Friday, May 30, 2014

Alexander Bouri Provides 4 Creative Ideas to Help Boost Your eCommerce Holiday Sales

As an online business owner, you're always looking for different ways to boost your sales. And with each changing season comes an opportunity to think creativity and get your products and services out there. If you're looking to find out how to make the most of this holiday season, business professional Alexander Bouri of Seament Holding provides four original ideas to help you out.

Get creative with advertising
Get festive with your advertising to appeal to your customers and be more competitive with other businesses. Make sure that your site is pleasing to the eye and reflects both your general branding and any seasonal promotions that you are having. In addition, you can invest in different advertising strategies (and not just online ones), including television and radio commercials, online advertising, social media marketing, and mobile advertising. If you're on a budget and don't want to overspend, determine which type of strategies will help you reach your audience the fastest.

Offer a free product
'Tis the season for giving, right? One fast, easy and highly effective way to capture the interest of customers is by giving away a free product, which you can offer by itself or with a purchase. This is especially beneficial if you have a seasonal product. Since everyone loves a good bargain, you can also run sales and promotions, and coupons are a tried and true way to do so. You can provide customers with online coupons via e-mail or through a promotion code that will save them a certain percentage or amount off their total.

Have a contest
You can really get your customers excited by having a contest, and social media is the perfect platform to do so on. Contests are simple and fun, and are a great way to collect contact information. After all, who wouldn't want to receive e-mails if they could get a free limited edition item or a fabulous prize out of the deal? By having a contest via social media, you can expand your fan base on these platforms, build customer relationships, compile a substantial contact list, increase brand awareness, and promote any products you're selling.

Reveal a new product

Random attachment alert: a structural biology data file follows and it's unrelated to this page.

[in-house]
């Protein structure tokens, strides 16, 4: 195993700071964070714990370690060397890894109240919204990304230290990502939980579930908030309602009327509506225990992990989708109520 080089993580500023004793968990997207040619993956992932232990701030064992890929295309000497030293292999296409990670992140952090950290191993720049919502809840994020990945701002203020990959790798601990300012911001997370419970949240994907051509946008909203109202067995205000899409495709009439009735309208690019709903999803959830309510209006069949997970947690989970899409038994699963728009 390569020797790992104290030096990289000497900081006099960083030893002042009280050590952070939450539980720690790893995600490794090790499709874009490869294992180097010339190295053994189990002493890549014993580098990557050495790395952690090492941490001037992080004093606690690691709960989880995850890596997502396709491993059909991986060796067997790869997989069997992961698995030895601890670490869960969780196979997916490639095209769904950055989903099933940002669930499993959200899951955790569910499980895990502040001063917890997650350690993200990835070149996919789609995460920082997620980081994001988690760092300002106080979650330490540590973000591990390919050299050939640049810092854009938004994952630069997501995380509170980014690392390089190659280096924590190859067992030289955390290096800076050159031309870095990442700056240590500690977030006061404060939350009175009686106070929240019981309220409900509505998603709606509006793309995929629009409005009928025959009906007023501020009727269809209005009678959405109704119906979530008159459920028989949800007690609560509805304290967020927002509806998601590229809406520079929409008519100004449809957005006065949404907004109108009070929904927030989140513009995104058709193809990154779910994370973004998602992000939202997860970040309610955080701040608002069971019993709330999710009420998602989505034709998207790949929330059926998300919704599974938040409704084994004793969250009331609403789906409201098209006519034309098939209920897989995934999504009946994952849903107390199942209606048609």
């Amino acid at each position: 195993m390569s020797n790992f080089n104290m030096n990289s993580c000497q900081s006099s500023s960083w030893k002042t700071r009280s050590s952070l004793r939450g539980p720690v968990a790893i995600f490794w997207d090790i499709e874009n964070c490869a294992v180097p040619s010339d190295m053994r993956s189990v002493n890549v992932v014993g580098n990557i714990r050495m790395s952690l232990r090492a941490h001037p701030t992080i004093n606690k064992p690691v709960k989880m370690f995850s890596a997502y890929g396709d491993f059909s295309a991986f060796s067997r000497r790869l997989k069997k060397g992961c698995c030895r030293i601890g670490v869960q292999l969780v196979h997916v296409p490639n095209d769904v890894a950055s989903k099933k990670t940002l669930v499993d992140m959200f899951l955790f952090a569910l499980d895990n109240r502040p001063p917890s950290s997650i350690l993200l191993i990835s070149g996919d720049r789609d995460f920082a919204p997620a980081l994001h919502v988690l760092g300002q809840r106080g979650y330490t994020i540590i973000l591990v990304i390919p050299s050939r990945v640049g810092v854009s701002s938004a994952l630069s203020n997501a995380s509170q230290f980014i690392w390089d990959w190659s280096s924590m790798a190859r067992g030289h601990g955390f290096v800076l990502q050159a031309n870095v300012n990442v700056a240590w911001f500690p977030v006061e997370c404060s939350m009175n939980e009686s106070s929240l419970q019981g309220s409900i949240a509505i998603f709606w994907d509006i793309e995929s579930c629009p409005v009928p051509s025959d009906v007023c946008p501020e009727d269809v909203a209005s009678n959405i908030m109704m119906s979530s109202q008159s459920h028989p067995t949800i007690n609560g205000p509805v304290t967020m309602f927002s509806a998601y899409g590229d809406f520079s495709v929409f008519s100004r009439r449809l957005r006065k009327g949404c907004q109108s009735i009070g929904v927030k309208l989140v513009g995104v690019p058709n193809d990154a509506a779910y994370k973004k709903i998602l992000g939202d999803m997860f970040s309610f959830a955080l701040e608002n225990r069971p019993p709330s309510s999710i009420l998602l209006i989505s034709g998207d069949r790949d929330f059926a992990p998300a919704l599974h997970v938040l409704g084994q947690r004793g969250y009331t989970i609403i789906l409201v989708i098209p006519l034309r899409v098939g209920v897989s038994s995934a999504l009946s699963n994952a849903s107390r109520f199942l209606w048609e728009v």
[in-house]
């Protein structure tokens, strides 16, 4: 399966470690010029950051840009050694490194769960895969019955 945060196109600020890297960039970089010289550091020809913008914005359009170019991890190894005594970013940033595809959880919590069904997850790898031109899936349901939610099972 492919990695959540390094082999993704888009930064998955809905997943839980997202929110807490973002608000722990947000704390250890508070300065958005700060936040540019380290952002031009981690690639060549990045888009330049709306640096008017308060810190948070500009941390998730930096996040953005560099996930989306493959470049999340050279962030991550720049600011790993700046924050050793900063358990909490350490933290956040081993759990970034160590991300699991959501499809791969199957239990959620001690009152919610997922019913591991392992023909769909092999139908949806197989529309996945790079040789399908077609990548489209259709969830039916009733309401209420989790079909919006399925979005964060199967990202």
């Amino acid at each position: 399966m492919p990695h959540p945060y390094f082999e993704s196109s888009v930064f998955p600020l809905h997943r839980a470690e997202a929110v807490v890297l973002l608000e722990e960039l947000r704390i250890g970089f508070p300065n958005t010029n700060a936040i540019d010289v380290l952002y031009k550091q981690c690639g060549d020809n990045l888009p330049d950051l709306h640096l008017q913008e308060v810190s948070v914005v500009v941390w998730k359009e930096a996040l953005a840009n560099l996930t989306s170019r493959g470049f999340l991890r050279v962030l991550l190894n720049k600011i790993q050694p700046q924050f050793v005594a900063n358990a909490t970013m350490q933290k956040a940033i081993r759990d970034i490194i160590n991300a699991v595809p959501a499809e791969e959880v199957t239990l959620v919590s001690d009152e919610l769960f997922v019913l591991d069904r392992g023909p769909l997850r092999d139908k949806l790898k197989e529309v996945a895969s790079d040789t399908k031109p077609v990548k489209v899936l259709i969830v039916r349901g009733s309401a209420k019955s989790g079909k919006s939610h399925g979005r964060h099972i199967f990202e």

Customers are always on the lookout for new products, but never more so than during the holidays. With so many people trying to find unique gifts for family and friends, it's the perfect time to reveal any new and exciting items that your company may have lined up. You can display your new product on the home page of your website and e-mail the details to your current customer list. You can give it even more exposure by showcasing it on social media.  

Friday, May 9, 2014

The Story of Mark Bouri is the Story of Cement

Under his father's tutelage, Mark Bouri and his brothers have taken over leadership of world cement leader Seament. If you aren't in the cement industry, you may not know the names Mark Bouri or Seament – but to those who are in development or construction, Seament has become legendary. That's because it's the group that transformed how cement companies do business and first brought quality building materials en masse to the developing world.

In the 1970s, Nigeria was ready to spring from a third world country to a developing nation. Industrialization was the buzzword of the era. But while local business leaders and their foreign counterparts were all excited about Nigeria's potential, actual development was slow because of a painful practical consideration: Nigeria had a shortage of cement.

Most countries take cement for granted, but the reality is that not every nation has the natural resources necessary to create cement. That means that in many countries, cement is an import. And without this crucial import, almost any modern development will stall. Cement is needed for the foundations of houses and offices, for the walls of apartment buildings and tall skyscrapers, for bridges and highways, and (of course) for factories, power plants, airports and refineries. Nothing in the developed world happens without cement, the most versatile building material there is.

Mark Bouri's father founded Seament to combat that problem. Initially he began importing cement as best he could, and his superior salesmanship and dedication to quality meant early success. However, no salesman can succeed forever if he runs out of product. And Nigeria at the time had a shortage not because of lack of local initiative, but because of its ports.

Nigeria's ports were outdated. They could handle some seagoing vessels, but not the giant cement ships that are needed to carry cement in bulk. These ships were just too big for the ports to take. Seament decided to fix that. They built and launched their own floating loading platform—essentially a mini port unto itself—and anchored it offshore. This platform was able to accommodate the large cement ships and then bring the cement to shore. The innovation secured Seament's position as a world leader in cement.

Seament has now passed to Mark Bouri and his siblings. But the change in leadership only reflects an even greater commitment to the same values and innovation of their father. Mark Bouri has kept Seament as a well-positioned, highly successful international cement company.

Tuesday, May 6, 2014